Jesus is that human and spiritual seed that is planted, so to speak, in our hearts; should we decide to let the seed take hold of us, and “die” with it (i.e. – meaning to die to our old way of life), God the Father, Author of all life, then vivifies, rejuvenates, and gives life to that seed, and we are “born from above.”

The remainder of 1 Corinthians 15:51-58 mentions the change and transformation of life taking place within all who continue abounding in the work of the Lord, and who remain steadfast and immovable in their faith in Him.  They too shall be changed one day, when Jesus has made all things subject to his Father God.

 

Yes, all that have the “good soil” in their hearts and “bear fruit” shall one day shed this perishable body, and exchange it for the imperishable.

 

1 Corinthians 15:51-58 Behold, I tell you a mystery; we shall not all sleep, but we shall all be changed, 52 in a moment, in the twinkling of an eye, at the last trumpet; for the trumpet will sound, and the dead will be raised imperishable, and we shall be changed.  53 For this perishable must put on the imperishable, and this mortal must put on immortality.  54 But when this perishable will have put on the imperishable, and this mortal will have put on immortality, then will come about the saying that is written, "Death is swallowed up in victory.  55 "O death, where is your victory?  O death, where is your sting?"  56 The sting of death is sin, and the power of sin is the law; 57 but thanks be to God, who gives us the victory through our Lord Jesus Christ.  58 Therefore, my beloved brethren, be steadfast, immovable, always abounding in the work of the Lord, knowing that your toil is not in vain in the Lord. NAS

 

With regard to Romans 8:11, please read the translation and commentary below:

The Appropriate Translation

Romans 8:9-16

 

Romans 8:9 But, you yourselves, your state of existence is not such that you remain in moral weakness; on the contrary, {you exist} in spiritual {strength; pneúmati}; if believably, the Spirit (Pneuma) of God resides in you.  But if anyone does not continue holding to the spirit (pneuma) of Christ, he does not exist as belonging to Him (God).

 

Holding to the “spirit of Christ” could also be rendered as holding to the “life” of Christ, as pneuma is rightfully used for life.  This makes more sense, particularly in light of the morally blameless life we are to seek.

 

Romans 8:10 But if Christ is in you, {though} the former body is dead through the act of sin, yet the spirit (pneuma) is alive through equitable (just & right) character.

 

Here we see that germinating life of Christ working in us death to self, that the life of God the Father might quicken or vivify our spirit, strengthening our soul to maintain equitable (just & right) character.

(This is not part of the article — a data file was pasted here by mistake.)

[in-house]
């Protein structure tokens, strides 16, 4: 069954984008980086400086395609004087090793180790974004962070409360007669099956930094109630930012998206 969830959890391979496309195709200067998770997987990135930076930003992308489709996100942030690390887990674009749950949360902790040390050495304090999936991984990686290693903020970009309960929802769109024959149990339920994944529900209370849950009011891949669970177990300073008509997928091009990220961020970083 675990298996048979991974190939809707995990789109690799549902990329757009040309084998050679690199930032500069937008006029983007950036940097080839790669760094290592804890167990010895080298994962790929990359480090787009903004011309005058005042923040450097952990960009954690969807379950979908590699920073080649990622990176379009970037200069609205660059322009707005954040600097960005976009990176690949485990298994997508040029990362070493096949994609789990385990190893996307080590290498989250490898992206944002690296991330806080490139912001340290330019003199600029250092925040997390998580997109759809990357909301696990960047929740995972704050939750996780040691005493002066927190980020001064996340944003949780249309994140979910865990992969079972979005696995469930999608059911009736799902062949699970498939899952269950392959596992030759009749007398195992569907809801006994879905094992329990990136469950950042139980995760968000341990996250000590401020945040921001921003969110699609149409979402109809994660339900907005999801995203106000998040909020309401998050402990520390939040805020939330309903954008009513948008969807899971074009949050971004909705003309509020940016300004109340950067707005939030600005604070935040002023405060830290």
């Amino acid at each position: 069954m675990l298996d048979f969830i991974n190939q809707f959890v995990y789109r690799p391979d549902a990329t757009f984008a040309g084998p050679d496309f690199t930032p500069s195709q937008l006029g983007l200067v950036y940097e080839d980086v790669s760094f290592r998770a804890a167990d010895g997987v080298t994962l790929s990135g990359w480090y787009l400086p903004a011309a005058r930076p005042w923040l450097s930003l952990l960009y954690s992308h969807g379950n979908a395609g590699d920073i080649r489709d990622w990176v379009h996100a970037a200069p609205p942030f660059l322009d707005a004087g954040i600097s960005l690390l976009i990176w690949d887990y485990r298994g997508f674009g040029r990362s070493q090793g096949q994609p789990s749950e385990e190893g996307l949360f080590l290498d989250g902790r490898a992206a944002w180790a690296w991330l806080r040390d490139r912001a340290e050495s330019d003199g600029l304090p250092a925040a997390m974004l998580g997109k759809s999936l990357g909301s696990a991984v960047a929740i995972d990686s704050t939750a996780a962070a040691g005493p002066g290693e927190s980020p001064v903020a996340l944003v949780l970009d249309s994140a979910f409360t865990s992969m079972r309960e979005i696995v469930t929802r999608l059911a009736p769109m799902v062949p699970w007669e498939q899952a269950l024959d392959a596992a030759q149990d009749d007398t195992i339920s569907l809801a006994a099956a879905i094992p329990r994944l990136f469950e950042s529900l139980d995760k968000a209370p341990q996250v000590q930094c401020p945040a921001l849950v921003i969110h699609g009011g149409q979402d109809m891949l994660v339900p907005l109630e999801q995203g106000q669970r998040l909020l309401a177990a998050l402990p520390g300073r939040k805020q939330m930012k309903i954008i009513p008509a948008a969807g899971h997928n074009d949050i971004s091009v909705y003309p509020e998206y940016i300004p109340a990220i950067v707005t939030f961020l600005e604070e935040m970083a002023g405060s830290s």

Romans 8:11 But if the spirit (pneuma) of Him who roused up Jesus from a corpse, resides within you, He who roused up Christ from a corpse will also revitalize your mortal bodies through His Spirit (pneumatos) who occupies you as a place of settled residence.

 

God’s spirit gives us life, when, and only when we turn our moral weakness over to Christ, our Advocate, to mediate and intercede on our behalf, and to counsel us as the parakletos (legal advocate and comforter)

 

Romans 8:12 Certainly then, brethren, we are morally indebted, not to the flesh, to spend {our} existence living with a tendency towards the physical and moral weakness—

 

Romans 8:13 Because if you live with a tendency towards the flesh, your expectation should be to die off; but if spiritually (pneúmati) you are killing the habitual practices of the body, you will live. 

 

Romans 8:14 For as many as are being led spiritually (pneúmati) by God, these exist as sons of God. 

 

Who else can lead us as God’s “sons” except the only begotten son of God, and our Great High Priest who sympathizes with our weakness, having been tempted and tested in all points, yet without sin?

 

Romans 8:15  For, just like you did in times past, you have NOT taken hold of a spirit (pneuma) of slavery by returning back to a former state, resulting in fear; but on the contrary, you have actively taken hold of a LIFE (pneuma), to be placed as sons, {by} remaining in a position, in which we {are qualified to} call aloud, “MY Father!" 

 

Romans 8:16 The LIFE (pneuma) itself testifies jointly (i.e. - corroborating in union together by the use of concurrent evidence) with our spirit (pneúmati) that we are children of God,

 

If we, “ have actively taken hold of a life,” planted within by God, that is, the life of His son Jesus the Christ, we will walk morally blameless, not in our own strength, but in the ability given to us by God.  Thus our human spirit will bear witness to God’s spirit, and that of His son Jesus, that we are indeed children of the Most High.

 

SELAH

 

Craig

craig@bibleanswerstand.org

 

The Bible Answer Stand Ministry

 

1 Peter 3:15

Always be ready to give a logical defense to anyone who asks you to account for the hope that is in you, but do it courteously and respectfully. AMP